Wikipedia’s (Sometimes Dirty) Little Secret


When you think Wikipedia, you think encyclopedia. And when you think
encyclopedia, you think education, self enrichment and all kinds of
good stuff.

A trip to Wikipedia's home page initially confirms those impressions. It points you to rather edifying content: an introduction to the Pashtun people, an entry on the Australian pelican, a look at the Vikings' historical exploits, etc. So far, so good. All very commendable.

Now here's the slight rub. Wikicharts
purports to list the 100 most viewed pages on Wikipedia's English
language site, and very quickly the numbers suggest that netizens
aren't always making scholarly use of the web's free encyclopedia.
Here's how some of the numbers break down: In March 2007, 12 of the
100 most viewed pages on Wikipedia (including 4 of the top 20) deal with sex, some of
which goes beyond explaining the simple birds and bees. (Consult the list for more on that.) Meanwhile
another 30+ entries delve into pop culture -- South Park, Britney
Spears, Anna Nicole Smith, you get the point.

So, how many touch on more squarely educational topics? About 35.
And many of those include straightforward entries on countries (France,
India, Canada, etc.), or pieces that elucidate the new blockbuster
film, The 300. And while it's good to see people using Wikipedia to understand the film, we all know that these more obscure historical entries will fall off the top 100 list as quickly as movies come and go. That doesn't leave too many entries that
are reminiscent of an encyclopedia. In the top 100, you get a handful of classic topics -- entries on Einstein, Leonardo da Vinci, and Global
Warming -- but that is about it.

All of this suggests that there's something of a disconnect between
how we perceive Wikipedia (or how Wikipedia portrays itself) and how it
often gets used. Does this undermine the value of the more substantive
pieces that you can find on the encyclopedic site? Certainly not.
Wikipedia can be a great resource when it is at its best. But it does
suggest that Wikipedia's enriching content is not its most popular, and
conversely that Wikipedia's highest traffic is flowing to content that
probably won't be showing up on Wikipedia's homepage any time soon.


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  • michael says:

    The really interesting thing about the web is that with analytics we can get a sense how people are actually using, well, everything. In about a day on the web you can probably collect more information about how people use Wikipedia than has ever been collected on how people use a traditional encyclopedia. How do we know that an encyclopedia is not used the same way, i.e. that the more salacious entries get the most attention? It is almost a cliche now, but don’t most adolescents’ experience with dictionaries primarily revolve around looking up naughty words? I know mine did. All the research I’ve ever read about public libraries says that the most checked out books are current bestsellers, not classics. Why would we expect that behavior to be any different online?

  • Richard Chapman says:

    I think this is a case of killing the messenger. The stats on the top 100 on Wikipedia most likely correlate with the top 100 searches on Google, or pretty close. All that shows is what our culture is most interested in, not what Wikipedia makes people want to see. So what are the top 100 subjects “turned to” in the Britannica? If we even new it wouldn’t be a fair comparison because the Britannica doesn’t even come close to covering the wide swath of subjects that Wikipedia does. I wouldn’t blame the bottle for the bad tasting wine, I would blame the wine maker, or makers.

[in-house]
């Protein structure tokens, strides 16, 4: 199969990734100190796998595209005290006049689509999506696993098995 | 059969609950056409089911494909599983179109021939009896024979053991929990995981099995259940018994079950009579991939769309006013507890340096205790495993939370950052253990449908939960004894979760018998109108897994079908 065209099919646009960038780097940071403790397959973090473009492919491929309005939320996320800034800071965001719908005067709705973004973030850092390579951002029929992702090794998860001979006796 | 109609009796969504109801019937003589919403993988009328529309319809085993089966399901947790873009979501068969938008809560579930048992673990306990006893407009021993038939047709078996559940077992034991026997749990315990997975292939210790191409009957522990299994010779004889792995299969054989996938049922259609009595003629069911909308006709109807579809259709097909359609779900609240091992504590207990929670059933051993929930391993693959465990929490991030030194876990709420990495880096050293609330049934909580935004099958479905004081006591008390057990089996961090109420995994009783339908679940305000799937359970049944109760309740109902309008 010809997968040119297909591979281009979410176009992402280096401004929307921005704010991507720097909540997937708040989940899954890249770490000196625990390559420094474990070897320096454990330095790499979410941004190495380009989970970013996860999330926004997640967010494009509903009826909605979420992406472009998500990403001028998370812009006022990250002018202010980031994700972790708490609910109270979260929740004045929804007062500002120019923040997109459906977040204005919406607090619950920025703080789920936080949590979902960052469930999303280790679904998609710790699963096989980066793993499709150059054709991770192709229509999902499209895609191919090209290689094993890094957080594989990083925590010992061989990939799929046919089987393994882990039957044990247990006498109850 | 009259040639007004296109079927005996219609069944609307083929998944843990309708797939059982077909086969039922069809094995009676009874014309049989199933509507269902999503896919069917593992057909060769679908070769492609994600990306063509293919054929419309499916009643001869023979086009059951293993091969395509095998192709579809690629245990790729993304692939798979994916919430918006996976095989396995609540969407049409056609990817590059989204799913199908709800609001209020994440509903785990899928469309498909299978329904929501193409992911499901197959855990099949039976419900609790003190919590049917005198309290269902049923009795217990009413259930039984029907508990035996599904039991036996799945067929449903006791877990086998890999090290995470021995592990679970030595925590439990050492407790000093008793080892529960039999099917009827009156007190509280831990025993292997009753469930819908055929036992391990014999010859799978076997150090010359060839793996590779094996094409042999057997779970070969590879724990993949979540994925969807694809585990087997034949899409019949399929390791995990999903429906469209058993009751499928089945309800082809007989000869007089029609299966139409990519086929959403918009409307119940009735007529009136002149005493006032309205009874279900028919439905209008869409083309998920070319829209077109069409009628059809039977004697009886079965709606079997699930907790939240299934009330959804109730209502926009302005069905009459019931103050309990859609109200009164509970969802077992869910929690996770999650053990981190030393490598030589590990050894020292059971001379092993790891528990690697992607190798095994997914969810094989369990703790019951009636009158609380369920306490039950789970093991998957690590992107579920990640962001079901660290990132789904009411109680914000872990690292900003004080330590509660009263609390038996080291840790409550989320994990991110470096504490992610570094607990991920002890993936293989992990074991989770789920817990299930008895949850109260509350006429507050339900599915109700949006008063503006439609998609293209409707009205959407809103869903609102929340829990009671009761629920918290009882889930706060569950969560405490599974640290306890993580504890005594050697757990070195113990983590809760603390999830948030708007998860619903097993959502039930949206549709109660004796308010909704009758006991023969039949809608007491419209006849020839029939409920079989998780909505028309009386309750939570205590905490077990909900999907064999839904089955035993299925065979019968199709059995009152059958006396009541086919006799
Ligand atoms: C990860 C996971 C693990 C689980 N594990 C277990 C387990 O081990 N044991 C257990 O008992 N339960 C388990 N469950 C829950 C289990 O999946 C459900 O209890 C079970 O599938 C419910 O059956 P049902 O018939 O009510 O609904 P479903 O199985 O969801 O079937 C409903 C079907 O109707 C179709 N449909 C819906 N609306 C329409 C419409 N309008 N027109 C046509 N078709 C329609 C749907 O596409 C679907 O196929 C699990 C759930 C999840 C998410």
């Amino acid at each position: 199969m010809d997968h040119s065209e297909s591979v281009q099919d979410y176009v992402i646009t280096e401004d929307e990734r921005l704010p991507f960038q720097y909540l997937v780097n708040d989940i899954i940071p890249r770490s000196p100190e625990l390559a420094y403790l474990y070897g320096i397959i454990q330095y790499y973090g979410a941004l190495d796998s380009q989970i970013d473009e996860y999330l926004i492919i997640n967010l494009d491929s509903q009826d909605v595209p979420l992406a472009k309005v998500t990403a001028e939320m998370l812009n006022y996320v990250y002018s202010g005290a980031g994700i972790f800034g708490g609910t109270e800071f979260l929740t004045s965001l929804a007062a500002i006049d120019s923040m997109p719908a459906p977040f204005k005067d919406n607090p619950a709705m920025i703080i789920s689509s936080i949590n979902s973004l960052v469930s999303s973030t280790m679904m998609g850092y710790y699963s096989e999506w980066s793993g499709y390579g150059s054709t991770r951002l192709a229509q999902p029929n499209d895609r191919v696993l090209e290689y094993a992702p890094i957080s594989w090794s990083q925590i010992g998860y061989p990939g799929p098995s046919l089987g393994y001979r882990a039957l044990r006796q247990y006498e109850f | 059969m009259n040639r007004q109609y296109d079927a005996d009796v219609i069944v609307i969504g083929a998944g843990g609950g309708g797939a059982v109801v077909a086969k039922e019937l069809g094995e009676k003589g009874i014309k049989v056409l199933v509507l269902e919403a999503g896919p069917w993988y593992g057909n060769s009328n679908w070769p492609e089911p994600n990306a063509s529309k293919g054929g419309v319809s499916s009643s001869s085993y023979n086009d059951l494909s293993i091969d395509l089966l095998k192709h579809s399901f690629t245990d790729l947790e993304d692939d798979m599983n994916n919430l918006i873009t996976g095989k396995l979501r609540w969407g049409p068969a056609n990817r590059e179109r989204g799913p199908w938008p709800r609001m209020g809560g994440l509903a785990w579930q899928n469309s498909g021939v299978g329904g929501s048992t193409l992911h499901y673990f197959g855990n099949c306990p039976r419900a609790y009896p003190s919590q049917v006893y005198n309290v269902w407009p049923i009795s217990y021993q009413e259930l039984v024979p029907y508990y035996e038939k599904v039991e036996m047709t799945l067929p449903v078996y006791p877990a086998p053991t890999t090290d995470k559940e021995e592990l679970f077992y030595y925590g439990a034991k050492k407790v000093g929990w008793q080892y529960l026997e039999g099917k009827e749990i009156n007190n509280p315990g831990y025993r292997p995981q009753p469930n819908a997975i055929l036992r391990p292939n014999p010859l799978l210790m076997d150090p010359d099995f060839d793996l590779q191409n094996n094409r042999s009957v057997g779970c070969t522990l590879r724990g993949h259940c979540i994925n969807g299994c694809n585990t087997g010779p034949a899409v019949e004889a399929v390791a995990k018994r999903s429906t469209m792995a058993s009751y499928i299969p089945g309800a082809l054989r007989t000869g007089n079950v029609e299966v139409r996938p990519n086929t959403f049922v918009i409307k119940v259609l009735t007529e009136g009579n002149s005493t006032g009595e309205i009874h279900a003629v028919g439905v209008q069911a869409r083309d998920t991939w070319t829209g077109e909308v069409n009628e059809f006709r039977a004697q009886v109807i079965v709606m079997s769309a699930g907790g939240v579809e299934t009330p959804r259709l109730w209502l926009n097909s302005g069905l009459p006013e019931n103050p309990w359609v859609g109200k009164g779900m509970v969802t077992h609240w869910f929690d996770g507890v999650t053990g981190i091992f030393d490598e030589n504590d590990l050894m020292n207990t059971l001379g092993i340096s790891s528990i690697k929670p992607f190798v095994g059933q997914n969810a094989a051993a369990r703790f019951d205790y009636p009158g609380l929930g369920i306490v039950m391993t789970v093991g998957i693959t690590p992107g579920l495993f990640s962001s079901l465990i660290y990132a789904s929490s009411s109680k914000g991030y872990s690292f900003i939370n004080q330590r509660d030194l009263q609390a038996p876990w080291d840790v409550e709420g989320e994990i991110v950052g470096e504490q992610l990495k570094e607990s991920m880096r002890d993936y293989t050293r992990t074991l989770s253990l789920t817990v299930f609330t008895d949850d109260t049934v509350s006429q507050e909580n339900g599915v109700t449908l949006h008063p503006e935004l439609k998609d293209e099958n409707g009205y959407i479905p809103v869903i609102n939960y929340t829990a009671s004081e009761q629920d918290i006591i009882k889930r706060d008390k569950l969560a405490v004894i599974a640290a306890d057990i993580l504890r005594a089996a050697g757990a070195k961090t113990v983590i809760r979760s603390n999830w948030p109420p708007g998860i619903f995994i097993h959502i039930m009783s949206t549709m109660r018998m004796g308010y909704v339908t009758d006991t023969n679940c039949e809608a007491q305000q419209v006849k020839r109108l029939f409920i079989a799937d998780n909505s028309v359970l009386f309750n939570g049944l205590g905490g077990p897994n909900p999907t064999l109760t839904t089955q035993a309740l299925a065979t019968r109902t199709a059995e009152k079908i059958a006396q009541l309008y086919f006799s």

If you want to find fault with Wikipedia then call them on who’s keeping track of the content. And the credentials of the editors.

  • DHC says:

    Michael, I think you’re right. It is not a complete shock that traffic drifts to more salacious/not-so-highbrow entries. But it is a bit of a disappointment to realize that Wikipedia is most often helping people learn about Pokemon, American Idol and Anna Nicole Smith. At some level, it changes how you look at Wikipedia. It leaves you wondering whether its content and focus is becoming too diffuse and whether the lines between it and Geocities are becoming a bit too blurred.

  • Lori says:

    Hmm…my guess is that it’s sort of like the long tail. The Top 100 pages get the most hits, but for each of those pages, there are 100,000 pages that only got 10 hits each. Those pages will never hit the Top 100, but in a day, there were far more hits to pages not featured on the Top 100 than pages that were.

  • DH C says:

    There are some excellent points being made here. My post was not meant to undermine the basic goodness of Wikipedia, but more to point out user patterns that weren’t immediately obvious, at least to me. I think the long tail view is spot on. There are likely thousands of high quality entries that receive a small number of pages views each day, but they probably collectively amount to a tremendous amount of traffic. And that’s where Wikipedia makes its contribution. Good points all.

  • Wati Wara says:

    Being a teacher, I would suggest that this indicates that a lot of the traffic to Wikipedia is coming from kids and schools. The topics you mention are the things that kids are interested in and want to know about.
    Wara ;-)

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